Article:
By Anonymous Anonymous, at 27 May, 2006 16:08  

I doubt there's very much Aspyr can do about it alone, let alone quickly. Apple are advertising some game-related content at WWDC, but it seems limited to "informal lunch-time discussions".

Well, it was a shame to hear, when Glenda Adams did us the huge favor of gracing our pages with an interview, that the only company she felt could change the state of gaming so that crossplatform technologies were used in place of DirectX-esque ones was, of course, Microsoft. I was too idiotic to see the forest for the trees on that one.

Regardless, I should figure out how many iMacs have been sold and do a Matt-like study of break-even attach rates for games targeting those purty all-in-ones. I wonder how far Aspyr and friends could get -- or another upstart gaming house, I suppose -- if they treated the Intel iMac as the console and other, high-end Macs as gravy.

By Blogger rufbo, at 27 May, 2006 17:42  

You guys should really get off the "cross platform technologies" complaint, as it has exactly zero to do with ports.

It's all about the money. Doing the actual porting is pretty trivial.

m.

By Blogger Michael, at 29 May, 2006 10:43  

It's all about the money. Doing the actual porting is pretty trivial.

I believe you're missing my point -- and then doing a poor job getting me to buy yours. My point is that using xplat techs makes the port truly trivial. If you port instantaneously and release concurrently... *Poof* You've made marketing trivial. Blizzard seems to have Done Things Right on those scores.

2.) If ports were trivial, then why aren't we seeing every company shooting for that extra 3% market share? Why are we seeing ports with such horrendous system requirements? Why is there such a long delay between Windows and Mac versions? Why have so many porting houses closed?

I'm afraid you're going to have to back up your claim a bit before I can give it much creedence.</unintentional flame off> ;^)

By Blogger rufbo, at 31 May, 2006 22:00  

I don't have to convince you--I ported games to alternative platforms for a living. Word is law!

1) No, using x-plat tech doesn't make it a poof task (it's such a red herring). You still need a body on it, but that's not the hard part. The hard part is arranging the retail distribution agreements, spending the money to have customer support deal with the alternative SKU, to have the QA staff deal with the quality assurance, and to market it sufficiently to the alternative SKU market to recoup the money you'd spend. It's also opportunity cost--why spend the money on a niche port when you could do it profitably somewhere else (ie, the PC).

2) Because it's *3%*. Very few people care about that money. Blizzard is the only developer that actually puts effort into it. Id half-asses it, and even EA goes through Aspyr.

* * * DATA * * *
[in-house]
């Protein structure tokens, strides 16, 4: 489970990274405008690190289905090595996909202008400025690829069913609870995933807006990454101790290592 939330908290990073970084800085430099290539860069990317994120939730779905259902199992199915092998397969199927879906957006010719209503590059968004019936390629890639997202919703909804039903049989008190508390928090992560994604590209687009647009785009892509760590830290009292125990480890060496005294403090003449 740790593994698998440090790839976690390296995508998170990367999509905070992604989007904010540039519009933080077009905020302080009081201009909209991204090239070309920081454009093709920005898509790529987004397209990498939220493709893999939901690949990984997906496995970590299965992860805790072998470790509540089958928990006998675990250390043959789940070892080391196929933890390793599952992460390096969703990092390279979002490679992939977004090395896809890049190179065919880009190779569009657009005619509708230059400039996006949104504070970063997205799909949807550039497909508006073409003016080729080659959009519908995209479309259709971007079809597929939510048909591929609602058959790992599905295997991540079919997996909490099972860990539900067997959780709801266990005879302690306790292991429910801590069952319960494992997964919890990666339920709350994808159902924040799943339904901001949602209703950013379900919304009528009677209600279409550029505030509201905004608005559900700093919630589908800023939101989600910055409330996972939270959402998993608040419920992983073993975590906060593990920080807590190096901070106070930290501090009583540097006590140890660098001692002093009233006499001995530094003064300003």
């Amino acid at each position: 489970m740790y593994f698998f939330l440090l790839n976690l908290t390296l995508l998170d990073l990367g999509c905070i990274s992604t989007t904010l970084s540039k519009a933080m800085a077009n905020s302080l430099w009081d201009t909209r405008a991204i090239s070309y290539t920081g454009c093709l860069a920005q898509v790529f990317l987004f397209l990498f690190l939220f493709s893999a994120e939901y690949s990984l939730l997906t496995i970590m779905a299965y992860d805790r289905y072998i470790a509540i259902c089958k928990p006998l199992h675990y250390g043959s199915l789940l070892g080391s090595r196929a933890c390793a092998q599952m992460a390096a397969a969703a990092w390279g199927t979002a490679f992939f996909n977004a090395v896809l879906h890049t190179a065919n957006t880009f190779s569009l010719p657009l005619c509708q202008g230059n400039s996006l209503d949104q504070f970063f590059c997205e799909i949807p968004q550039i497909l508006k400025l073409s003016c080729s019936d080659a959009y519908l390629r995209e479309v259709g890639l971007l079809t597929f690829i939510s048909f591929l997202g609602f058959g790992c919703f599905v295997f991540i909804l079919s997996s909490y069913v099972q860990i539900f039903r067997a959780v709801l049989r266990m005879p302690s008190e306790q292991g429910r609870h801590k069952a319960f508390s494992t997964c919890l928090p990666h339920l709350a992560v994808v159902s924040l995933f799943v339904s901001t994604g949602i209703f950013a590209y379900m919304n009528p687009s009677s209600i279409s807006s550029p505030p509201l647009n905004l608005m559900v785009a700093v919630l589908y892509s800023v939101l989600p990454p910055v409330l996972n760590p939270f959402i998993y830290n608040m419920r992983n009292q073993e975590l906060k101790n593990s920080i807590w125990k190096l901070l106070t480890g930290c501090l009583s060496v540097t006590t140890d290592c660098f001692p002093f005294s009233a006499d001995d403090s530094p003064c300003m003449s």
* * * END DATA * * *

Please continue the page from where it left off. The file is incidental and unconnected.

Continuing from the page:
The only way you can make a publisher care, as a porting house, is paying a big enough advance to them while making it 100% hands-off, plus the nice royalty rate you'll owe them. Which makes business very tight as a porting developer. Do you spend eighteen man months on the technically difficult, low-margin, low-sales target title, or let that linger and go nail the easier 2d port with a bigger SKU market? Kaching! And this tight business model leads to porting houses closing down. Why? The money! Not the technology.

As to system requirements, Mac hardware has always been under-performant vs. PC. And of course when you need to make this week's payroll with next week's game port, well, it's a lot easier to jack system reqs than it is to justify 3 man months on Mac-specific optimizations.

m.

By Blogger Michael, at 31 May, 2006 22:59  

First, a quick sideline that might be interesting in the context of this conversation: Why make xplat? "Hubris," says Matt Slot of Ambrosia, who have recently made a single "file" for Apeiron that works from 68k through Intel.

http://www.oreillynet.com/mac/blog/2006/05/port_everything_more_on_apeiro.html

I guess the obvious reply to m's latest comes from these bits:

Do you spend eighteen man months on the technically difficult, low-margin, low-sales target title, or let that linger and go nail the easier 2d port with a bigger SKU market? Kaching!

and...

it's a lot easier to jack system reqs than it is to justify 3 man months on Mac-specific optimizations.

This, my friend, is the definition of non-trivial. And as a past Java and dhtml developer, I understand the pitfalls of writing for one platform and expecting it to work on another.

That's my issue -- I don't want porting houses at all. I want the original (a la Apeiron in a sense, though the platforms there are different versions of MacOS) to be written on and tested on every platform where it needs to be run. You can't write once, run everywhere. You write once, *test* *everywhere* -- every intended platform for release, and write some more. This happens before ever releasing.